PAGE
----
At just 19 years of age, Jasper Dalman was a Panda Food delivery rider in the Philippines. He was among the first riders to form the Cagayan de Oro City chapter of The United Riders of the Philippines (RIDERS-SENTRO-IUF).
Jasper joined the organizing effort of the The United Riders of the Philippines and attended union training. He did so in the hope of improving the livelihoods and wellbeing of delivery riders and their families.
There was an excitement – a youthful energy – in the prospect of finally being paid decently and to work with dignity. Most of all it was the security that the union would bring, including the commitment to fight for the right to quality health insurance and accident insurance. Like millions of delivery riders, Jasper’s workplace was his bicycle and motorcycle – making deliveries and returning from deliveries. To do this safely means that companies like Food Panda have to take responsibility and recognize riders’ rights to a safe workplace. It also means bringing an end to the abusive, stressful, unsafe systems that put riders at risk.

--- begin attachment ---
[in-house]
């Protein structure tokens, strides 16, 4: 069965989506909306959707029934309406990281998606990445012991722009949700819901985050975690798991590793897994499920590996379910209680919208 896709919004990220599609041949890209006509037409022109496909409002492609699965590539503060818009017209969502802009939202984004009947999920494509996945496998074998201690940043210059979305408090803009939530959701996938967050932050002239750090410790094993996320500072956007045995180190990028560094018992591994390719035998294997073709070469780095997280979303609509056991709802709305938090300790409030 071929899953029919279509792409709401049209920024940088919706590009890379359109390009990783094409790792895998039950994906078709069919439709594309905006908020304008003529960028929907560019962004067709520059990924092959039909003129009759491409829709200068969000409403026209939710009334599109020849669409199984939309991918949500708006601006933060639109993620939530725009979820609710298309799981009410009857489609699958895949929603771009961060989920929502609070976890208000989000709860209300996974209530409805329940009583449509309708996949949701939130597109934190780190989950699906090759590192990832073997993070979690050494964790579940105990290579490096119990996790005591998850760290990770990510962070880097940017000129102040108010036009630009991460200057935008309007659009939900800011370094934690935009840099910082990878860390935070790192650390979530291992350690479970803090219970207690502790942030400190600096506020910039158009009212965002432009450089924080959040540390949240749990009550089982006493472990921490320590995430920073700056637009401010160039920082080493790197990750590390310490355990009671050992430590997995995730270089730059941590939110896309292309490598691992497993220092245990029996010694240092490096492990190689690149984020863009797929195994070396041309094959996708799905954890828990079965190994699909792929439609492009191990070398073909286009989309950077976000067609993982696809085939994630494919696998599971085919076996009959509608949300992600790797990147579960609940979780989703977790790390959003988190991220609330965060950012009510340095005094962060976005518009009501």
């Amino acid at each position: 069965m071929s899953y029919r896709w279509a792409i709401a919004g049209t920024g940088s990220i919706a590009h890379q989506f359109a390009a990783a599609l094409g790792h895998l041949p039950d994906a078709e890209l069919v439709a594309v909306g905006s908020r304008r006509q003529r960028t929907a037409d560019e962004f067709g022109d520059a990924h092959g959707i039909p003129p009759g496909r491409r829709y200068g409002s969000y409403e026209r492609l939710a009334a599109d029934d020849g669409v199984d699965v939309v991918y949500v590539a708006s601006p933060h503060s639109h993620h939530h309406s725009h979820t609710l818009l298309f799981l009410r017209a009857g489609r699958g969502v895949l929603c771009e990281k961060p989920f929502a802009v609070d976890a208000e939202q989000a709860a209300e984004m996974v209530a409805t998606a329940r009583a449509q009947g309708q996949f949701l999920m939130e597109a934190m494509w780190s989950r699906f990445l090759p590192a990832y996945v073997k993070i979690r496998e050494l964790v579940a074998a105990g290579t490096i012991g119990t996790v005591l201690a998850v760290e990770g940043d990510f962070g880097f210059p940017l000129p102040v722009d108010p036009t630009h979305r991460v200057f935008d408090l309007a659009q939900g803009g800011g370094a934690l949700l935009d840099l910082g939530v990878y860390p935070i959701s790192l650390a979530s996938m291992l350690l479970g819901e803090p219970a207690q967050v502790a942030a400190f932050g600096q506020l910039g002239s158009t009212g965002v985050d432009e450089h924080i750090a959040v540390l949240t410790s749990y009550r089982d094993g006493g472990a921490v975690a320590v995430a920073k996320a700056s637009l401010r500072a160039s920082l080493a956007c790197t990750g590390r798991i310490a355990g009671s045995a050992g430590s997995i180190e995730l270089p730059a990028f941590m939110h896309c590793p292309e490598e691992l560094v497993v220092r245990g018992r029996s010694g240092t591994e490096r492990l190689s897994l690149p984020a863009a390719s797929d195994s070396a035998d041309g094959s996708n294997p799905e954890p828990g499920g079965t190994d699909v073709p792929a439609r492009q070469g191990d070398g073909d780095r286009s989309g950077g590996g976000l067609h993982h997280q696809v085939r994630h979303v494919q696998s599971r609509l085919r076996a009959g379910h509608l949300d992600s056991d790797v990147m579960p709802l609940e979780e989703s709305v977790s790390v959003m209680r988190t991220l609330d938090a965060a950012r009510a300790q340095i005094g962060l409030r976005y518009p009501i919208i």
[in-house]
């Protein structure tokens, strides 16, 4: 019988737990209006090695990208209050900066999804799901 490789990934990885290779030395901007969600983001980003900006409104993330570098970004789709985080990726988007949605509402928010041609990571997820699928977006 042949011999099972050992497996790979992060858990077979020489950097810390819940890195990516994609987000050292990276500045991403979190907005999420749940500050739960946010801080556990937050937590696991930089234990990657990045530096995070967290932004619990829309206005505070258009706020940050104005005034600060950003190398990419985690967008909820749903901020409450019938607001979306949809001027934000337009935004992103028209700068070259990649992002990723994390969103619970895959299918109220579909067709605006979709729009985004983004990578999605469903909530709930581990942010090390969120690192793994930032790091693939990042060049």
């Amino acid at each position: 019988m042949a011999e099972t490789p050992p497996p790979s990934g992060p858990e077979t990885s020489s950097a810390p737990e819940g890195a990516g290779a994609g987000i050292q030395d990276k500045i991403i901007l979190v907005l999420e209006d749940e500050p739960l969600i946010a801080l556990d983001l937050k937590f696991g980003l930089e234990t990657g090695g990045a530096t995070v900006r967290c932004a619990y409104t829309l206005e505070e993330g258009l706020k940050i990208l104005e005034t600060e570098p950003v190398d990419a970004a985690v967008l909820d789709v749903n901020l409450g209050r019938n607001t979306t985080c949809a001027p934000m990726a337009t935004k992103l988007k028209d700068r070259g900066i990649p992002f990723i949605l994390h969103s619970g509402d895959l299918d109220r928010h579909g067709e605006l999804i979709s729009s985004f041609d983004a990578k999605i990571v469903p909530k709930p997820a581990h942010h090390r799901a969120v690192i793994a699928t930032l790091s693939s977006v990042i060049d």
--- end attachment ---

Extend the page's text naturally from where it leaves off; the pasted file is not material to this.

Jasper died in a horrific traffic incident on February 19, 2023, while working.
Jasper’s death is a tragic demonstration of the vulnerability of delivery riders. Riders work in extremely hazardous conditions – caught between delivery companies’ relentless drive for profits (squeezing everything out of riders using algorithms and unfair fees) and customers’ unreasonable demands for speedy delivery.
Added to this is the refusal of delivery companies like Food Panda to provide health insurance and accident insurance. This is insurance essential to riders in their workplace. For too long delivery riders injured in traffic incidents have been forced to cover their own medical costs or rely on the sporadic and unpredictable handouts of delivery companies. And in the case of deaths at work, families like Jasper’s are left with nothing.
We will not say that Jasper didn’t die for nothing and turn this into a call for quality insurance and safe work. We will not say that we will fulfill his aspirations for decent work with dignity. Maybe later in a tribute to Jasper we can consider saying such things. For now our grief is just too overwhelming.
All we will say is that we have lost young Jasper to the hazardous conditions imposed by delivery companies. His death was preventable, it was avoidable, it was not an accident. He was killed by unsafe work. And we must stop this.